May 24, 2012
As the elected Chancellor of the City of New York, I strongly feel that it is our duty as educators to make education as fair, and equal as possible. With this in mind, I believe that we need to bring equal opportunity into our school system. To achieve this, it is necessary for New York to take on the many issues affecting the learning process: Gender Inequality. Gender Inequality has been affecting our schools from the early years possible, even before we had the support of the formal state supported schools. Additionally, gender inequality in our schools does not only affect our students, but the teachers as well. Student and teachers must be given the help they need in order for the gap in gender inequality to be closed. This can be done by implementing workshops that would help teachers ensure that equal opportunity is available to the students, and also teachers must be evaluated on their performance and not gender.
According to Tyack and Hansot (1997), gender inequality was seen even before the west began its formal state assisted education. There was some form of education available for both genders- it was the males who had a more structured education, and some parents would pay the teachers to tutor the girls after hours. Basically, the girls were "smuggled" into the classroom as termed by Tyack and Hansot (1997). In the early to mid 1600s, there were the famous Grammar schools that were only opened to the male students, (Tyack and Hansot, 1997). Although some girls were allowed into English grammar schools, they were barred from the Latin grammar schools, (Tyack and Hansot, 1997). There were of course the dame schools in the seventeenth century, but these schools were converted to the "women's schools" by the mid eighteenth century. The dame school provided a low degree of learning with some focus on reading and writing. The Dame school would eventually evolve into the primary level of education, (Tyack and Hansot, 1997).
In the early part of the nineteenth century, the formal subsidized school was emerging from the backdrop of the dame schools of the preceding century. This schooling was developing in the rural areas, and referred to as 'common schools.' Here there was an occurrence of co-education, but the level of education was moderately low, and was comparable to the elementary level, (Tyack and Hansot, 1997). This early endeavor into co-education provided some level of education where there was competition with males.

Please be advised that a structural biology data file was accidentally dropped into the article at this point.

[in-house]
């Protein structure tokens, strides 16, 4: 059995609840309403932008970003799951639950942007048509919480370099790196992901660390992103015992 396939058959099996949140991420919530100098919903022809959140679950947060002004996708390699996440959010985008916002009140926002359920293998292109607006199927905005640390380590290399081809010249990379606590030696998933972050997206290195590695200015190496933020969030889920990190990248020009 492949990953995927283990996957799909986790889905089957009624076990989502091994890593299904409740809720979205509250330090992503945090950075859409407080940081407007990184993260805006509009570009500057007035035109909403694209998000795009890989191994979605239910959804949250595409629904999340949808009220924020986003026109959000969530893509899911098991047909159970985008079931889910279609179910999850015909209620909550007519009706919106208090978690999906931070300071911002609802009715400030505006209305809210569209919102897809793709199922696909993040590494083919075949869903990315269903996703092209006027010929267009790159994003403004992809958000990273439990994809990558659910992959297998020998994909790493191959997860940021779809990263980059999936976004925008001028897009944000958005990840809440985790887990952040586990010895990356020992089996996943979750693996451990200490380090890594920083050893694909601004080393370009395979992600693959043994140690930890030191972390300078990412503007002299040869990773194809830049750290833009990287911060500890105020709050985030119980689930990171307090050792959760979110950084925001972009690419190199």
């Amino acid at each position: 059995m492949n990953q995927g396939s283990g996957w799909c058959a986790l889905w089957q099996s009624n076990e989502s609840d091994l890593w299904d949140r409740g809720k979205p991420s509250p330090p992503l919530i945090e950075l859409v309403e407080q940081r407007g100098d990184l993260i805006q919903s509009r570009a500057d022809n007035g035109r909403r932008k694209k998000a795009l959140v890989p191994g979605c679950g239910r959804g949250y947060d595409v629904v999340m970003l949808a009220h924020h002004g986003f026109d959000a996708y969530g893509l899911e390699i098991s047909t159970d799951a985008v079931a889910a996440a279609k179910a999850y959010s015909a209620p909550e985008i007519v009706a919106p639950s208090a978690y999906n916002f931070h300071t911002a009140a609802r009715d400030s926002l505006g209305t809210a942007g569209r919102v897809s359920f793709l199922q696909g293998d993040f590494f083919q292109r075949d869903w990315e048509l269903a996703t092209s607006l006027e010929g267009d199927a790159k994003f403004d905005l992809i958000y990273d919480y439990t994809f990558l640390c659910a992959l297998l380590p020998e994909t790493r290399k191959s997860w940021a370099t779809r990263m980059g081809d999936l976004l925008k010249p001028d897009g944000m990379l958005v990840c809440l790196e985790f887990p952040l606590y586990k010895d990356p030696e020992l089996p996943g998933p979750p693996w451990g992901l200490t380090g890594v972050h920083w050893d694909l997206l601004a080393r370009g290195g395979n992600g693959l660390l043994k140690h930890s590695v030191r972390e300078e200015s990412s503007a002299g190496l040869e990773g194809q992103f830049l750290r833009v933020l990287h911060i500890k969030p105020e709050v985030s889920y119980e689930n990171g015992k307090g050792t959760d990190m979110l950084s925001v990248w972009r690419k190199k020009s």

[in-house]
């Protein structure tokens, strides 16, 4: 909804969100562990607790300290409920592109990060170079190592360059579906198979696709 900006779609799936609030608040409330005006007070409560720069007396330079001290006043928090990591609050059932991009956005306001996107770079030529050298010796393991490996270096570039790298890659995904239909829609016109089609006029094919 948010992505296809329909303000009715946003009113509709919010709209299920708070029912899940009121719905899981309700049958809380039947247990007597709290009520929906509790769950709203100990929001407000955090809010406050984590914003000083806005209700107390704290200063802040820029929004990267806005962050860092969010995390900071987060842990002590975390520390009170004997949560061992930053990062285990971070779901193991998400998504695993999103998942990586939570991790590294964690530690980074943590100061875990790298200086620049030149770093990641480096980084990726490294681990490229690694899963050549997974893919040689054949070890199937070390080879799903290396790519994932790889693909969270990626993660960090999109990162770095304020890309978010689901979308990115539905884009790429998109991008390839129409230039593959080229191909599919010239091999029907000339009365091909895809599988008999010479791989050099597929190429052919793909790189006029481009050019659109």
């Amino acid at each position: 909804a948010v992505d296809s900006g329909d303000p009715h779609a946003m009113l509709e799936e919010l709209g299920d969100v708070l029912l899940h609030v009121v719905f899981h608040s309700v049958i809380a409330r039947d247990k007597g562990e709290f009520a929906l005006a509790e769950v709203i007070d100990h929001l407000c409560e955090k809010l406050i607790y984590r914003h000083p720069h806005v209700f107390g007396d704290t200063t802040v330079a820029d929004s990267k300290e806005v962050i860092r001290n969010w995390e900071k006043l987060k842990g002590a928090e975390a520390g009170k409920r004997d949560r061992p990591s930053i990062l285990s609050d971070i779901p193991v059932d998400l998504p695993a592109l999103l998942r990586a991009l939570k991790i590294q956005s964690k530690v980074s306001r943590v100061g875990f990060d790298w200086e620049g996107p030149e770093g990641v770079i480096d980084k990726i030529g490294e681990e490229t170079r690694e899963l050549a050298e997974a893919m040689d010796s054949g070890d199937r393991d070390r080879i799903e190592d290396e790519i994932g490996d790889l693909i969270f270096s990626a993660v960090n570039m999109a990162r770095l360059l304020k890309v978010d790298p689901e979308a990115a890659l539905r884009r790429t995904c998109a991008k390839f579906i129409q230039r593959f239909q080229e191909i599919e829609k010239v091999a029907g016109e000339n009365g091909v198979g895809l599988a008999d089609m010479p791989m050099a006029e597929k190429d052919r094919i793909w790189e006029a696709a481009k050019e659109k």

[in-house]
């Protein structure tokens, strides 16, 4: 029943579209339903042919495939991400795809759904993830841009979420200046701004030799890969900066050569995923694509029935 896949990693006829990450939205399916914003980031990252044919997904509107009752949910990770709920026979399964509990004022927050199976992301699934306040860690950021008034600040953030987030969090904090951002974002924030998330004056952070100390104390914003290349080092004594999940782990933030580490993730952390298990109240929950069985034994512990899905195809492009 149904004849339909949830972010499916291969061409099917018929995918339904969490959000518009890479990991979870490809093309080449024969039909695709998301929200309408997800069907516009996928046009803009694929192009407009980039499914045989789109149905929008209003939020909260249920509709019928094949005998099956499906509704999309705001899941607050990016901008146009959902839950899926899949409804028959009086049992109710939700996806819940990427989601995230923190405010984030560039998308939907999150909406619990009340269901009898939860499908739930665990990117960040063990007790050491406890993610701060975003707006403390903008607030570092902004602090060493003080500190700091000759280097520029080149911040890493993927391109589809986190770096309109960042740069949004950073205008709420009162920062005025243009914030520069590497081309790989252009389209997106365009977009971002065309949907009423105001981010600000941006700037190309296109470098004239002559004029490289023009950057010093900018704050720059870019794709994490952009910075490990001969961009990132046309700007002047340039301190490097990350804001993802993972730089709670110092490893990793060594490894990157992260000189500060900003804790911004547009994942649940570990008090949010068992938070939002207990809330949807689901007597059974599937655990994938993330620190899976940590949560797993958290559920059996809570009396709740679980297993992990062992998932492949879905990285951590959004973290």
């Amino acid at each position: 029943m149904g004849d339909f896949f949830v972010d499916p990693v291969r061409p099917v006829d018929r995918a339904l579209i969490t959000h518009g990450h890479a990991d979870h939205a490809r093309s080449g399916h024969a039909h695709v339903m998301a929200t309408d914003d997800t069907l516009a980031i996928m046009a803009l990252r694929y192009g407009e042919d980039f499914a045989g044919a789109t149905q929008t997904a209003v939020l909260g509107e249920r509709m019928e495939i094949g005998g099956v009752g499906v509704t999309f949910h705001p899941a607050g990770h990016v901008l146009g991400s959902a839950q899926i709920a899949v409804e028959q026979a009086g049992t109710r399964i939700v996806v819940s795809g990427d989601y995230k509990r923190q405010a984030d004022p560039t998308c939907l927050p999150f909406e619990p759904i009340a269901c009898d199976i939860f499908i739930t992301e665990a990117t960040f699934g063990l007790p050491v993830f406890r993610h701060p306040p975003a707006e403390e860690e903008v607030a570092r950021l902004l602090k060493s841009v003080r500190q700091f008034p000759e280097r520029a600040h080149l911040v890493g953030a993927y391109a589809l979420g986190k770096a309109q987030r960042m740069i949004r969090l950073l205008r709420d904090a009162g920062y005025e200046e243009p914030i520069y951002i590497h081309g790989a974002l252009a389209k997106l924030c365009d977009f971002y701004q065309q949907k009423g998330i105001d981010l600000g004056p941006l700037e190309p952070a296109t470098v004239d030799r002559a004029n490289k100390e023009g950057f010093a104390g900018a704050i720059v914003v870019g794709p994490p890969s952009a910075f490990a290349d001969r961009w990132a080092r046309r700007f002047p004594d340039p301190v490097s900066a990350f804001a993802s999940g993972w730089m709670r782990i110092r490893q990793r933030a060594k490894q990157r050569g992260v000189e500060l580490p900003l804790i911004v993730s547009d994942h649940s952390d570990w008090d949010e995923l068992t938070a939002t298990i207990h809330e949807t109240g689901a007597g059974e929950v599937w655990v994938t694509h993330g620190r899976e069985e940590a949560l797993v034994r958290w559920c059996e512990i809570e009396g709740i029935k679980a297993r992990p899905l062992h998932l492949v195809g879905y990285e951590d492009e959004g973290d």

During the late 1800s, there were a number of male figures who were totally against females in education. In 1873, there was the popular “King Cannutes” which blatantly attacked the role of females in education. The authors of Sex in Education, Clarke and Hall, acknowledged that females were just as capable as men in educational achievement; however, when females learned to a high degree, it would essentially affect their physiology (Tyack and Hansot, 1997). Simply because there were two doctors who were publishing this document, it was taken under serious consideration. The population believed in this document and it discourages both participation of female teachers and students from learning (Tyack, and Hansot, 1997).
All teachers were not treated equally, the expectations were evenly distributed; in fact, it appeared that this was strictly a chauvinistic society where the female teachers had to adhere to whatever the expectations of their role in the classroom and society. Women were classified to be less cognitively mature and therefore they were not able to fully teach a higher level of education; this meant that during the year when males were not farming or working, a male teacher took over the education whereas during the times when the older students were working, a female teacher was in charge of teaching younger ones.